Updated: Feb 4
In my last post I focused on finding the right plastic surgeon and the importance of advocating for yourself if who you have been placed with both for surgical oncology but also for reconstruction. I referenced the "need for good flaps" and said I would post about that in another post...so here we go. It is amazing how many words you learn in about a week with a breast cancer diagnosis...FLAPS was one of them. Upon my diagnosis I had no clue there were so many types of breast cancer and that each type responded differently to treatment which is why treatment options are not one size fits all (breast cancer). I did not know reconstruction was far more of an art form then an augmentation. Heck I did not even know much about augmentations...I had never had one and did not really give it much thought. I went into this journey so naïve and truly thinking that I would have a double mastectomy and implants and at 41 I would look 25 again (well on my chest anyway). I wish it was that easy...but it was not.
If you recall from my last post, after I went to my consultation with the best plastics guy in the South East, I quickly discovered how invasive and detailed the reconstruction process would be and why having a good surgical oncologist (first to ensure he gets great margins and gets all the cancer out) would be for reconstruction success. Let me start with, I understand that not everyone chooses reconstruction. In fact, it seems to be the new fad in Hollywood to have your implants removed and go back to your au natural B cup. Hey ladies- I am all for that and you need to choose what best makes you feel whole again because trust me- breast cancer will try to take everything from you! But Chrissy T and her friends have no idea what they are talking about when they make bold statements about how she cant wait to zip up a dress or lay on her stomach comfortably (if only that was my biggest issue in 2020). These types of statements are easy to say when removing your implant does not result in you feeling like a 10 year old boy and being left with absolutely nothing with the exception of scars and no nipples to prove why you look like this. Having a double mastectomy is no easy feat nor is deciding to have reconstruction with implants, autologous tissue reconstruction (a long surgery using your own tissue to create a breast mound) or simply deciding not to have reconstruction at all. However, if you leave this blog with nothing else please know this is YOUR choice and something you need to think about. You should not ever feel like you do not have the right to feel and look amazing again and that somehow you should just settle with being cancer free.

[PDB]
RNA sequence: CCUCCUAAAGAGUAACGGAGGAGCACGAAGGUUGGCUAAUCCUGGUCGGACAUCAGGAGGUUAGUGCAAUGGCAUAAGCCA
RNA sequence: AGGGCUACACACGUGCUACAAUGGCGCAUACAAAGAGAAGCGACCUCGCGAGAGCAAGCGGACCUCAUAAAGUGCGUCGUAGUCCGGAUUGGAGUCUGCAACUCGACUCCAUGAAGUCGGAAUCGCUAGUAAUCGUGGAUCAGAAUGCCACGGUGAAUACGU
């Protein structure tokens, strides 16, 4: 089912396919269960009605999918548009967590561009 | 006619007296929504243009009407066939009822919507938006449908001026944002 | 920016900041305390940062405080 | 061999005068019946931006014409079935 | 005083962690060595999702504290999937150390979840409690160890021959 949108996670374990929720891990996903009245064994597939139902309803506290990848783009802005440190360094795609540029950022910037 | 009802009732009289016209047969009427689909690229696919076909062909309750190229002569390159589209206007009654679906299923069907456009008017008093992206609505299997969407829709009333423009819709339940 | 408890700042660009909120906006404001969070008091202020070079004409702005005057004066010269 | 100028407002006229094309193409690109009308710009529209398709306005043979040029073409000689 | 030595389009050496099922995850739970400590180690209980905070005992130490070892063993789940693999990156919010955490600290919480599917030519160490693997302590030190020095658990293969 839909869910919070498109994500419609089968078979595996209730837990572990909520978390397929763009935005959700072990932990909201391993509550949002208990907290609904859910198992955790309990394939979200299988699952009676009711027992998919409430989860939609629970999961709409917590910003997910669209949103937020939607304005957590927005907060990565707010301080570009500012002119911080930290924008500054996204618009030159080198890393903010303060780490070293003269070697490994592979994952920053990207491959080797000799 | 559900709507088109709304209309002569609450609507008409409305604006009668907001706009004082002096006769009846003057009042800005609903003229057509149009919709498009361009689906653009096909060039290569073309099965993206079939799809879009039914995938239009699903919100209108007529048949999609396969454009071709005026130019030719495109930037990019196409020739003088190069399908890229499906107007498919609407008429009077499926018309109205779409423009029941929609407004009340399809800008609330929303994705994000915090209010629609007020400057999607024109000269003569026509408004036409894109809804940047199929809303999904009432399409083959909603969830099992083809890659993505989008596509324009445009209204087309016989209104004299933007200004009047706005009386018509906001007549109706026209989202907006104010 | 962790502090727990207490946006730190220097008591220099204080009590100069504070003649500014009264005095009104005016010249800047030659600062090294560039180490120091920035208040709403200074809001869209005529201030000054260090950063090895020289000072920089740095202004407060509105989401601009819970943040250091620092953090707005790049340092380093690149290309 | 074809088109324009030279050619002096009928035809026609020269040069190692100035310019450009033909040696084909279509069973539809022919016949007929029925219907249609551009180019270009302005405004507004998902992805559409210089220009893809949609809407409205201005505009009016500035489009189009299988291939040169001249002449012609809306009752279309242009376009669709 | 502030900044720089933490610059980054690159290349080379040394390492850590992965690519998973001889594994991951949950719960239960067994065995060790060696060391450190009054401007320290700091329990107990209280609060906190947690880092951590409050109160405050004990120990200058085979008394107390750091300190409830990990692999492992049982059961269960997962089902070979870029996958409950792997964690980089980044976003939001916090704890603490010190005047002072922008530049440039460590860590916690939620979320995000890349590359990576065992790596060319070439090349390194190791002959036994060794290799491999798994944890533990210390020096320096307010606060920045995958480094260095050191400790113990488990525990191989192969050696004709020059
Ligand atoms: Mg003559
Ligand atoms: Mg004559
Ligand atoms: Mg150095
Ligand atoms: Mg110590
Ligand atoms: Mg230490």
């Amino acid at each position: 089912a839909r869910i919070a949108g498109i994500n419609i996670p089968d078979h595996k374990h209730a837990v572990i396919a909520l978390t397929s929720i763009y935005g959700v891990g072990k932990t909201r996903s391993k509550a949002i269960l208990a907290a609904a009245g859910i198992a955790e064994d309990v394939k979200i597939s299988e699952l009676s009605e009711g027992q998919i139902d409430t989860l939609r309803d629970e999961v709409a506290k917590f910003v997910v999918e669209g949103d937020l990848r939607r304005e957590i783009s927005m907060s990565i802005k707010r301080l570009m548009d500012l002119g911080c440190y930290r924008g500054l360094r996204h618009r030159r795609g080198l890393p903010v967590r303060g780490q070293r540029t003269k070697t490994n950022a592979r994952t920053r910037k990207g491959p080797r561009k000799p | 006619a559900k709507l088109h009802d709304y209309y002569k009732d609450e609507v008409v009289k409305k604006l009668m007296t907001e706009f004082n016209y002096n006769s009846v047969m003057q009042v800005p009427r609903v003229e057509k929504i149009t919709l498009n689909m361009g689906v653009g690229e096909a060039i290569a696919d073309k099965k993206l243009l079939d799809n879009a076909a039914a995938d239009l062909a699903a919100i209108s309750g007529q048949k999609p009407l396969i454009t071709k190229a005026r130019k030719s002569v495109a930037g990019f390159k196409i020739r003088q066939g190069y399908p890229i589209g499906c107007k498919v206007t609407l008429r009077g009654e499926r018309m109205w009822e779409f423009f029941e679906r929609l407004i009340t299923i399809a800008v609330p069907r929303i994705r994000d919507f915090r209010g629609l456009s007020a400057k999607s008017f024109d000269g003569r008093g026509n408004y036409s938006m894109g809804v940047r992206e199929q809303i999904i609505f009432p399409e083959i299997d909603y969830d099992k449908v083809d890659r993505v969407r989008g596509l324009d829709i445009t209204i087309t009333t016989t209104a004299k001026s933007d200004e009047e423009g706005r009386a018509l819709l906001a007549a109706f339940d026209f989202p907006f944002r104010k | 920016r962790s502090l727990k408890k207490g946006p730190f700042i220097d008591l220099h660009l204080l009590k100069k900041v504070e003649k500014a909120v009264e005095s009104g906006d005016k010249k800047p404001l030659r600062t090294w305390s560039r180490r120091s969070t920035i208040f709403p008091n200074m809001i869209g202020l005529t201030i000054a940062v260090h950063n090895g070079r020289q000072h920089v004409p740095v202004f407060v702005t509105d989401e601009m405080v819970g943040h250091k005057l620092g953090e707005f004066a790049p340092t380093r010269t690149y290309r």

Dozens of people will offer advice to you on this journey and many will tell you of their own stories especially those that never had cancer but chose an augmentation. You will even have those that lecture you on "just get the cancer out who cares what you look like." This comment always surprised me. As if my main concern every single day I woke up was not getting rid of this mass that was slowly killing me. It was in these moments I started to realize that the focus was always on the cancer and that reconstruction was almost seen as silly or not needed in most peoples eyes. This type of sentiment normally came from those that NEVER had breast cancer and had no idea what it was like to face never feeling whole again. Even though they would speak lovingly and I know had the best of intentions of just wanting me here and cancer free they did not really understand what it was like to want the cancer out and still feel like a woman. Be ok with it ladies. You can have both and you do not have to feel bad for wanting it all!